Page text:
Elliott Centennial, 1879 - 1979

Elliott Centennial Committee

Page 112




    Charles Elmer, better known as C. E. or Charlie, was born 25 Sept. 1862 at Colesburg, Iowa. He died 20 Feb. 1930 at his home in Elliott and is buried in Elliott’s Hillside Cemetery. He married Rachel  5 Sept. 1897. She was born 24 Dec. 1869 in Johnson Co., Iowa: died 11 May 1954 at Omaha. She is buried at Elliott.

    With no children of their own, they adopted first, Katherine Irene Burgie. Katharine, always called Katie, married Donald Eggers 7 Nov. 1915 in Omaha. She died at Omaha 6 April 1922 and is buried there in Forest Lawn Cemetery. She was born 19 Jan. 1898 at St. Louis, Mo. Donald was born 7 Nov. 1895. Their children and ages when Katie died: Merna Avis, age 3 and Darrell Orland, who lived only 4 days and preceded his mother in death.

    About a year before C. E’s death, they adopted Geneva June Broyles, born 26 June 1926, who married Dale James Peterson 13 Dec. 1943. Geneva, daughter of Archie Broyles, was a baby when her own mother died. Geneva, loyal and devoted to her own father and her adoptive mother, Rachel DeWitt, brought the happiness to Rachel which sustained her in 1930 and gave purpose to her life until her death in 1954. Rachel and Sylvester (Vet) Woodling were brother and sister.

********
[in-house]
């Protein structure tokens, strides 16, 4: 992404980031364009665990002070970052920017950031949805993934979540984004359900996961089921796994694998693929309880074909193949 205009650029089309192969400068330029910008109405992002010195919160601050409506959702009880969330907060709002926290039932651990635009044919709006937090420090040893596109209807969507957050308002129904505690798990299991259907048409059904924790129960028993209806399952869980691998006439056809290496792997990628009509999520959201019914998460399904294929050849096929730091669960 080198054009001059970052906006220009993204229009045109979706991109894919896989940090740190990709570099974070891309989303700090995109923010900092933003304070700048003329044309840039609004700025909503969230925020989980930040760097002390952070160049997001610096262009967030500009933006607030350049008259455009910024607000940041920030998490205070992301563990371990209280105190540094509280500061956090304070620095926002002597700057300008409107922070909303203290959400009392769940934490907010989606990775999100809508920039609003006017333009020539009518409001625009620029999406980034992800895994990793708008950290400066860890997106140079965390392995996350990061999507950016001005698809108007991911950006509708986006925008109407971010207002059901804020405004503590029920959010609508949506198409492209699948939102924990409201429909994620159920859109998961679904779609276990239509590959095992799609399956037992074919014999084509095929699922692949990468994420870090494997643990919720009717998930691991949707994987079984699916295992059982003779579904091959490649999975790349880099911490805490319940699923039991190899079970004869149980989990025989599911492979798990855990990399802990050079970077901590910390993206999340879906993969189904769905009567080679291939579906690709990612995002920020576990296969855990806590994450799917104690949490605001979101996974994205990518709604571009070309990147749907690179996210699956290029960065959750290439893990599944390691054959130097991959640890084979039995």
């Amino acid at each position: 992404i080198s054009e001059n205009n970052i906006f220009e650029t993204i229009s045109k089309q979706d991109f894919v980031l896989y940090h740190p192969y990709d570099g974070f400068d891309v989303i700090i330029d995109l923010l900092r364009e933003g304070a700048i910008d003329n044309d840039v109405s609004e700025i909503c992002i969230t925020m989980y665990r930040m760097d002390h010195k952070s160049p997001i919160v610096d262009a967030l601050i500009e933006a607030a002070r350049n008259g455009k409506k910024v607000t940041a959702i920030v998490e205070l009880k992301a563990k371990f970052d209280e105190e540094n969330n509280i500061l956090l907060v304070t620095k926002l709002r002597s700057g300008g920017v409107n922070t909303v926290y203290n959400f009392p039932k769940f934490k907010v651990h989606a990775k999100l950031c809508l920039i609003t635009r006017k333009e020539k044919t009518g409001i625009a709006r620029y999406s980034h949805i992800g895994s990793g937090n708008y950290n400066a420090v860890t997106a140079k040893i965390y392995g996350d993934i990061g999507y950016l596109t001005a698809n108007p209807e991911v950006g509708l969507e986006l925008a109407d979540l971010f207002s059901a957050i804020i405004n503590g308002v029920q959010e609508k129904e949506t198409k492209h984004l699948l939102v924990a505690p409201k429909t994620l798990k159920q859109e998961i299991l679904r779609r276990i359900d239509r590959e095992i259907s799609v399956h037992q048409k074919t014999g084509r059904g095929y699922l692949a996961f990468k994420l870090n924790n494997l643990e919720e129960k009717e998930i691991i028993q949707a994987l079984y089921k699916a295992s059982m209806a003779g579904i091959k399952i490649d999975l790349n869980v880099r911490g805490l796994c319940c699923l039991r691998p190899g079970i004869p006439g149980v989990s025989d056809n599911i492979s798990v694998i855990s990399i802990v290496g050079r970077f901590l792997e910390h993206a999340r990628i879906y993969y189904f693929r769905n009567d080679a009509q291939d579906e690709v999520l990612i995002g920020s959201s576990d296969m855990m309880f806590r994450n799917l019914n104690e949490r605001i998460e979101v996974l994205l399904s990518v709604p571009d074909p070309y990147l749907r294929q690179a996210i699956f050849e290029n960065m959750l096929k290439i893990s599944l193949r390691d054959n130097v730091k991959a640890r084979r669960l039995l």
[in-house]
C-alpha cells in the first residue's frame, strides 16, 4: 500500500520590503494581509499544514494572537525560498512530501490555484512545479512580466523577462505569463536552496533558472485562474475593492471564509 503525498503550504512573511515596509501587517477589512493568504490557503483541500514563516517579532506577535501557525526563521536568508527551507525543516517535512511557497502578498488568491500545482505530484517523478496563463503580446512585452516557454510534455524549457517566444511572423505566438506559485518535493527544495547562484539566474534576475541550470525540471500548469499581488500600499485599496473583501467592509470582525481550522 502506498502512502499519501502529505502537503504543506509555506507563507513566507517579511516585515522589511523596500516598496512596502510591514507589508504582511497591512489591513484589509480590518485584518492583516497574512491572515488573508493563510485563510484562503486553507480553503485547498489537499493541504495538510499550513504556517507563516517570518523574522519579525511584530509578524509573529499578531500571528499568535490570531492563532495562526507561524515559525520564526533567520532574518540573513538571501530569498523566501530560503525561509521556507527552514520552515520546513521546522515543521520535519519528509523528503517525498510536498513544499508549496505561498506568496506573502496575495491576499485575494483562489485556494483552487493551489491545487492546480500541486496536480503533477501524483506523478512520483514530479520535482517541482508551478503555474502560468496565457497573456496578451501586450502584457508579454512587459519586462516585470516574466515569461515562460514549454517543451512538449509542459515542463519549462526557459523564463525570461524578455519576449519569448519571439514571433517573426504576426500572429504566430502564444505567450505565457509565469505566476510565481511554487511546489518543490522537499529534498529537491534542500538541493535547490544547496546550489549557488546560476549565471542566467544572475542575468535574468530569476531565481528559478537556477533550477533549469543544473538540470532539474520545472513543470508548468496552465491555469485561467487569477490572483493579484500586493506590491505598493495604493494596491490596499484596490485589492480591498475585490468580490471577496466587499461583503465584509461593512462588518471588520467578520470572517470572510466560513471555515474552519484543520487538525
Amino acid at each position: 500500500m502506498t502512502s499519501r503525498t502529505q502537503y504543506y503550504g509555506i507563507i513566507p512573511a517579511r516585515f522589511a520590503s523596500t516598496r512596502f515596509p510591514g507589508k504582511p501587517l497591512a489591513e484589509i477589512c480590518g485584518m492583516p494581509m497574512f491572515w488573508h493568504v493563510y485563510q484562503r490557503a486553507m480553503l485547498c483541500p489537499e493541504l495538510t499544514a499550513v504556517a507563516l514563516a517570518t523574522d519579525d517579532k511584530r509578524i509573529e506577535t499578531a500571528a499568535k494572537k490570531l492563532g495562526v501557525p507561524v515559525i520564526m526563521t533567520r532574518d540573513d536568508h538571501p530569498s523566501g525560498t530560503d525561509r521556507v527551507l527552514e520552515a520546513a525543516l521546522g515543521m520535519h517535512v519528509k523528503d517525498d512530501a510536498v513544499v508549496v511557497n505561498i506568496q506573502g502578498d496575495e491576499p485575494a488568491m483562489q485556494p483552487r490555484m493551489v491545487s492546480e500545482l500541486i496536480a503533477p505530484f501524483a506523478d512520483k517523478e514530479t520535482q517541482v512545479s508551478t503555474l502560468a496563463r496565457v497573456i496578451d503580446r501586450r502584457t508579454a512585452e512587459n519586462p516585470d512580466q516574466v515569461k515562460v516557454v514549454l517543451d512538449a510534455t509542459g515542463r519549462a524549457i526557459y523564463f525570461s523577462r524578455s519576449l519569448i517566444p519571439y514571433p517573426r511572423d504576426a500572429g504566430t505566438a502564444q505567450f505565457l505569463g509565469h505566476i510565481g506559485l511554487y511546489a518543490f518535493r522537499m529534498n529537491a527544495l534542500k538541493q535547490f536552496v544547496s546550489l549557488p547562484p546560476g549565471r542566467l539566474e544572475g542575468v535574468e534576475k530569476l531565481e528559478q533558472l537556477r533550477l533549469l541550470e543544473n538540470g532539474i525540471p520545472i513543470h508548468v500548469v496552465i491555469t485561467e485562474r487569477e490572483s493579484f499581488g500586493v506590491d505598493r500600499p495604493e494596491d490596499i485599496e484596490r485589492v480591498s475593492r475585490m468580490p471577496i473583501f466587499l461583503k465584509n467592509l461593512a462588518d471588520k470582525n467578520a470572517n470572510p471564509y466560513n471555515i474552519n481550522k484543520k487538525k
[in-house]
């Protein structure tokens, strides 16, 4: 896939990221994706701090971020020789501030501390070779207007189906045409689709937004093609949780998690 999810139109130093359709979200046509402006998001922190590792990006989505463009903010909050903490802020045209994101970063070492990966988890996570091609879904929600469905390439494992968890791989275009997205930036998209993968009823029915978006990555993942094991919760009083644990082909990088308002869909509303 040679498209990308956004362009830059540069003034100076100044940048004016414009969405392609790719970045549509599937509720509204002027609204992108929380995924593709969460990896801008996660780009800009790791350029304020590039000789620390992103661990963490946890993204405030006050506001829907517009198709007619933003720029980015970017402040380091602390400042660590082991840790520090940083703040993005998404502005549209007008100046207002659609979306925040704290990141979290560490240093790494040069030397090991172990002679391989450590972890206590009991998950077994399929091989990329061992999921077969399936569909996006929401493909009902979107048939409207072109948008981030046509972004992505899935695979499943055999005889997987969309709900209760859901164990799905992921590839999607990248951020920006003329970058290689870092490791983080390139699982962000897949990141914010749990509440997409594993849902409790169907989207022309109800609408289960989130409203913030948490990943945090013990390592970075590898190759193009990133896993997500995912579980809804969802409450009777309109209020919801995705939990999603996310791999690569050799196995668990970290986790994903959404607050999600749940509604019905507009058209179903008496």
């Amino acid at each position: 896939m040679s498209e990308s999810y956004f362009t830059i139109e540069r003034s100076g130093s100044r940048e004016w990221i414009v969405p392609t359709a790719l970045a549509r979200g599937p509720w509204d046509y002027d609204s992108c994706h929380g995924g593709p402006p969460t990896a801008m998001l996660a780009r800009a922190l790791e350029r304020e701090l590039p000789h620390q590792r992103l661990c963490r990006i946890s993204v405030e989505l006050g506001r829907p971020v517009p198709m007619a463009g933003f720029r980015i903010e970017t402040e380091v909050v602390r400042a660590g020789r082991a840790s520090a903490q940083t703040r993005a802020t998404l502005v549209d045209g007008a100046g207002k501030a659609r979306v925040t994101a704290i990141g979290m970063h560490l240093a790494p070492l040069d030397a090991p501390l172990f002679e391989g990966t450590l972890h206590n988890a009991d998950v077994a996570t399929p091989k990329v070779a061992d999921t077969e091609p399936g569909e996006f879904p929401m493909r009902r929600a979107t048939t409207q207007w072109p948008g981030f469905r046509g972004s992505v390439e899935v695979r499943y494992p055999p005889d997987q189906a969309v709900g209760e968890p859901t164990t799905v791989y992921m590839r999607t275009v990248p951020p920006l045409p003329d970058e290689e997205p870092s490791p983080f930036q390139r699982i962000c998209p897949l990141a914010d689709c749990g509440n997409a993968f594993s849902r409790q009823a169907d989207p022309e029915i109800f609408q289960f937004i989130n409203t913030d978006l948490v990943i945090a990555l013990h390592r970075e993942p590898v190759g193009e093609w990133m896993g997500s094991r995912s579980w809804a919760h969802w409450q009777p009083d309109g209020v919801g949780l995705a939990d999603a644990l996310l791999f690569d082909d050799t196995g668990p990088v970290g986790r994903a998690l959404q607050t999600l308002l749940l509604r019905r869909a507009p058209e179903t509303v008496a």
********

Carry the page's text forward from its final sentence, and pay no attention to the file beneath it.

C. E. the second son of Dr. George S. DeWitt, M. D. and Sarah Eliza Stanclift came to Elliott in 1868 at the age of six. He, with wife Rachel, owned and operated the farm east of Elliott on the south side of the road. Land was taken from this farm for the Elliott Cemetery. He sold the farm; bought the elevator on the north side of Main Street; and was in the grain and coal business until 1915, when two severe operations shattered his health.

    For many years a member of the town council, he was Elliott’s mayor 1918-1920 and about that time, Mont. Co. Repr. in Iowa’s State Legislature. First a member of the Congregational Church, later of the Methodist, he was active in church business affairs. He attended Normal School at Red Oak, but handicapped by a speech difficulty, he was unable to use his talents to the fullest. He was a Notary Public and owned the first and for a long time the only typewriter in Elliott.

    C. E. and Rachel were both devoted to the word “Duty” and performed their duties as they saw them regardless of how difficult and unpleasant it might be. As his physical health deteriorated and he was no longer able to work, his mental health also began to fail and deep depressions brought about his death.

                                                                                              ~ Dorothy DeWitt Wilkinson